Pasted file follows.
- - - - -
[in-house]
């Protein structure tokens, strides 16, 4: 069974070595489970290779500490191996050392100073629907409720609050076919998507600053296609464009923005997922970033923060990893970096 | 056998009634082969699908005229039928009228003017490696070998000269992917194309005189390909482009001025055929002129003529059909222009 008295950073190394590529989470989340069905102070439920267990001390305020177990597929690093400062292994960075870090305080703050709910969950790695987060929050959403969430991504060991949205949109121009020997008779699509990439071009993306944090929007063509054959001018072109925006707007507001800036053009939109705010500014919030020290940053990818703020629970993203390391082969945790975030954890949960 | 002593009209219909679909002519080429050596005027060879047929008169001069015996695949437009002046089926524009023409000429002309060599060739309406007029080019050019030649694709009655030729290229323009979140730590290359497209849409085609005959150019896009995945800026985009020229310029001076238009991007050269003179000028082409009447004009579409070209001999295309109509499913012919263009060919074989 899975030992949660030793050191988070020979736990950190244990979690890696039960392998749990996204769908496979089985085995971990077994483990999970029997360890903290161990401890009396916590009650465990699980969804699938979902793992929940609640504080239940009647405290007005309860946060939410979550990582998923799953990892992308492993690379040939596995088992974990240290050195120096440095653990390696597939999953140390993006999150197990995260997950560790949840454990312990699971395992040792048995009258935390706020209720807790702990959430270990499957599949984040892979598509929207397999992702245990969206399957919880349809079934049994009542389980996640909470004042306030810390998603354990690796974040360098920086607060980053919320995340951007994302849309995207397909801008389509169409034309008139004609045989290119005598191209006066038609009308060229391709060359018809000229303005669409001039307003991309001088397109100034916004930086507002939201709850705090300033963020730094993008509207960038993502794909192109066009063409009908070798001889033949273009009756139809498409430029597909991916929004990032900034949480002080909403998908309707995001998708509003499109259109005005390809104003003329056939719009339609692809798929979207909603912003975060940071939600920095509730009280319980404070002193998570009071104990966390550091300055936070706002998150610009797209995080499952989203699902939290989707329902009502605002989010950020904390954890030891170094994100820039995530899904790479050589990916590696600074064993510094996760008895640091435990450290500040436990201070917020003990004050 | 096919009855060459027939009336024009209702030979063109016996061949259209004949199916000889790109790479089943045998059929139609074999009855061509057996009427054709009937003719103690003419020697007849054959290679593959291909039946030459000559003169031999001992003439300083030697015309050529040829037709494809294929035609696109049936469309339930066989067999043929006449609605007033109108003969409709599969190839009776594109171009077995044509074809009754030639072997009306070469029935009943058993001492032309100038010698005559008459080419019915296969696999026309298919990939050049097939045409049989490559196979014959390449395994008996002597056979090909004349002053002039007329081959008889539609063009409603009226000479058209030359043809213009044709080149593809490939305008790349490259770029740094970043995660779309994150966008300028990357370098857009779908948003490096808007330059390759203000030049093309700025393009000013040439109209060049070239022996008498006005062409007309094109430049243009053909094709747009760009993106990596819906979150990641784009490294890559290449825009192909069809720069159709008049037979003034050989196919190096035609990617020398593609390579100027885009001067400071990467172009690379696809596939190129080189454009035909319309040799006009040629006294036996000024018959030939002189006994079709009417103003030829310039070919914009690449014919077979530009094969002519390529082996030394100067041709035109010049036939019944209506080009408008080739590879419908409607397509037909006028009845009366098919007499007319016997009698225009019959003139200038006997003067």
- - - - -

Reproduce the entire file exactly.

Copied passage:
[in-house]
């Protein structure tokens, strides 16, 4: 069974070595489970290779500490191996050392100073629907409720609050076919998507600053296609464009923005997922970033923060990893970096 | 056998009634082969699908005229039928009228003017490696070998000269992917194309005189390909482009001025055929002129003529059909222009 008295950073190394590529989470989340069905102070439920267990001390305020177990597929690093400062292994960075870090305080703050709910969950790695987060929050959403969430991504060991949205949109121009020997008779699509990439071009993306944090929007063509054959001018072109925006707007507001800036053009939109705010500014919030020290940053990818703020629970993203390391082969945790975030954890949960 | 002593009209219909679909002519080429050596005027060879047929008169001069015996695949437009002046089926524009023409000429002309060599060739309406007029080019050019030649694709009655030729290229323009979140730590290359497209849409085609005959150019896009995945800026985009020229310029001076238009991007050269003179000028082409009447004009579409070209001999295309109509499913012919263009060919074989 899975030992949660030793050191988070020979736990950190244990979690890696039960392998749990996204769908496979089985085995971990077994483990999970029997360890903290161990401890009396916590009650465990699980969804699938979902793992929940609640504080239940009647405290007005309860946060939410979550990582998923799953990892992308492993690379040939596995088992974990240290050195120096440095653990390696597939999953140390993006999150197990995260997950560790949840454990312990699971395992040792048995009258935390706020209720807790702990959430270990499957599949984040892979598509929207397999992702245990969206399957919880349809079934049994009542389980996640909470004042306030810390998603354990690796974040360098920086607060980053919320995340951007994302849309995207397909801008389509169409034309008139004609045989290119005598191209006066038609009308060229391709060359018809000229303005669409001039307003991309001088397109100034916004930086507002939201709850705090300033963020730094993008509207960038993502794909192109066009063409009908070798001889033949273009009756139809498409430029597909991916929004990032900034949480002080909403998908309707995001998708509003499109259109005005390809104003003329056939719009339609692809798929979207909603912003975060940071939600920095509730009280319980404070002193998570009071104990966390550091300055936070706002998150610009797209995080499952989203699902939290989707329902009502605002989010950020904390954890030891170094994100820039995530899904790479050589990916590696600074064993510094996760008895640091435990450290500040436990201070917020003990004050 | 096919009855060459027939009336024009209702030979063109016996061949259209004949199916000889790109790479089943045998059929139609074999009855061509057996009427054709009937003719103690003419020697007849054959290679593959291909039946030459000559003169031999001992003439300083030697015309050529040829037709494809294929035609696109049936469309339930066989067999043929006449609605007033109108003969409709599969190839009776594109171009077995044509074809009754030639072997009306070469029935009943058993001492032309100038010698005559008459080419019915296969696999026309298919990939050049097939045409049989490559196979014959390449395994008996002597056979090909004349002053002039007329081959008889539609063009409603009226000479058209030359043809213009044709080149593809490939305008790349490259770029740094970043995660779309994150966008300028990357370098857009779908948003490096808007330059390759203000030049093309700025393009000013040439109209060049070239022996008498006005062409007309094109430049243009053909094709747009760009993106990596819906979150990641784009490294890559290449825009192909069809720069159709008049037979003034050989196919190096035609990617020398593609390579100027885009001067400071990467172009690379696809596939190129080189454009035909319309040799006009040629006294036996000024018959030939002189006994079709009417103003030829310039070919914009690449014919077979530009094969002519390529082996030394100067041709035109010049036939019944209506080009408008080739590879419908409607397509037909006028009845009366098919007499007319016997009698225009019959003139200038006997003067």